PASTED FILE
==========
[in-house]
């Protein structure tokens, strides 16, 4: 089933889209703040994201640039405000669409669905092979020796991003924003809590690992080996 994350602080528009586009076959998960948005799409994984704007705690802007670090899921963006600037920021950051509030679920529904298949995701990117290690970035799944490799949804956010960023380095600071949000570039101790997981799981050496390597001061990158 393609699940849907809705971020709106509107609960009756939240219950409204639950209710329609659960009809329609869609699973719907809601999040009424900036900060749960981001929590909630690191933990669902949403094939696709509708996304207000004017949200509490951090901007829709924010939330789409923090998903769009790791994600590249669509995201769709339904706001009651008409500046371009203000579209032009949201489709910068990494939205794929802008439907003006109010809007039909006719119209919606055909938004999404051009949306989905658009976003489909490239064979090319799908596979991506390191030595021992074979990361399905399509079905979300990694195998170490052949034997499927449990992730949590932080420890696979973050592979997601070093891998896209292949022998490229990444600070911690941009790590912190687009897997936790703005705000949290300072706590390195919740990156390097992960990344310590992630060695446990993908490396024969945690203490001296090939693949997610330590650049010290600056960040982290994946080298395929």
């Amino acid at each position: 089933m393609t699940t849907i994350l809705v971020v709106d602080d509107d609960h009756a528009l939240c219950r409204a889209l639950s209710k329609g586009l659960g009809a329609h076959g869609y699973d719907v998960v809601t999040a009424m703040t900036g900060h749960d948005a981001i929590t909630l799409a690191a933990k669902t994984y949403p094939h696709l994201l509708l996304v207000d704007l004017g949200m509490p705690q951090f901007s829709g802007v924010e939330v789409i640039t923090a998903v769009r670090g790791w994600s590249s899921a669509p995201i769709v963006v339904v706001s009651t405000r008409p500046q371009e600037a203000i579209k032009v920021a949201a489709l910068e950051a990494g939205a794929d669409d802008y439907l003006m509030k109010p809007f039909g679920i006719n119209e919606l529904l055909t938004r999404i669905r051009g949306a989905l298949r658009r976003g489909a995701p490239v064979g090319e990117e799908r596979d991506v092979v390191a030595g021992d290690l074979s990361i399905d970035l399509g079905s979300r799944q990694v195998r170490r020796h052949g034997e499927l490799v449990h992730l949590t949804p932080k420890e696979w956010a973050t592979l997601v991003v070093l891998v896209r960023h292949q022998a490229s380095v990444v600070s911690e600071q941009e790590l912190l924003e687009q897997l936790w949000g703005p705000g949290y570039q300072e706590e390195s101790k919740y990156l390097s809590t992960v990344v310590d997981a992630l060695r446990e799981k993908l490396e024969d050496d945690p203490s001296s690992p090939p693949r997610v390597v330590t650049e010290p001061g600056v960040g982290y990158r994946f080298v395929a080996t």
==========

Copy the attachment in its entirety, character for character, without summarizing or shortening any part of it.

[in-house]
């Protein structure tokens, strides 16, 4: 089933889209703040994201640039405000669409669905092979020796991003924003809590690992080996 994350602080528009586009076959998960948005799409994984704007705690802007670090899921963006600037920021950051509030679920529904298949995701990117290690970035799944490799949804956010960023380095600071949000570039101790997981799981050496390597001061990158 393609699940849907809705971020709106509107609960009756939240219950409204639950209710329609659960009809329609869609699973719907809601999040009424900036900060749960981001929590909630690191933990669902949403094939696709509708996304207000004017949200509490951090901007829709924010939330789409923090998903769009790791994600590249669509995201769709339904706001009651008409500046371009203000579209032009949201489709910068990494939205794929802008439907003006109010809007039909006719119209919606055909938004999404051009949306989905658009976003489909490239064979090319799908596979991506390191030595021992074979990361399905399509079905979300990694195998170490052949034997499927449990992730949590932080420890696979973050592979997601070093891998896209292949022998490229990444600070911690941009790590912190687009897997936790703005705000949290300072706590390195919740990156390097992960990344310590992630060695446990993908490396024969945690203490001296090939693949997610330590650049010290600056960040982290994946080298395929």
């Amino acid at each position: 089933m393609t699940t849907i994350l809705v971020v709106d602080d509107d609960h009756a528009l939240c219950r409204a889209l639950s209710k329609g586009l659960g009809a329609h076959g869609y699973d719907v998960v809601t999040a009424m703040t900036g900060h749960d948005a981001i929590t909630l799409a690191a933990k669902t994984y949403p094939h696709l994201l509708l996304v207000d704007l004017g949200m509490p705690q951090f901007s829709g802007v924010e939330v789409i640039t923090a998903v769009r670090g790791w994600s590249s899921a669509p995201i769709v963006v339904v706001s009651t405000r008409p500046q371009e600037a203000i579209k032009v920021a949201a489709l910068e950051a990494g939205a794929d669409d802008y439907l003006m509030k109010p809007f039909g679920i006719n119209e919606l529904l055909t938004r999404i669905r051009g949306a989905l298949r658009r976003g489909a995701p490239v064979g090319e990117e799908r596979d991506v092979v390191a030595g021992d290690l074979s990361i399905d970035l399509g079905s979300r799944q990694v195998r170490r020796h052949g034997e499927l490799v449990h992730l949590t949804p932080k420890e696979w956010a973050t592979l997601v991003v070093l891998v896209r960023h292949q022998a490229s380095v990444v600070s911690e600071q941009e790590l912190l924003e687009q897997l936790w949000g703005p705000g949290y570039q300072e706590e390195s101790k919740y990156l390097s809590t992960v990344v310590d997981a992630l060695r446990e799981k993908l490396e024969d050496d945690p203490s001296s690992p090939p693949r997610v390597v330590t650049e010290p001061g600056v960040g982290y990158r994946f080298v395929a080996t």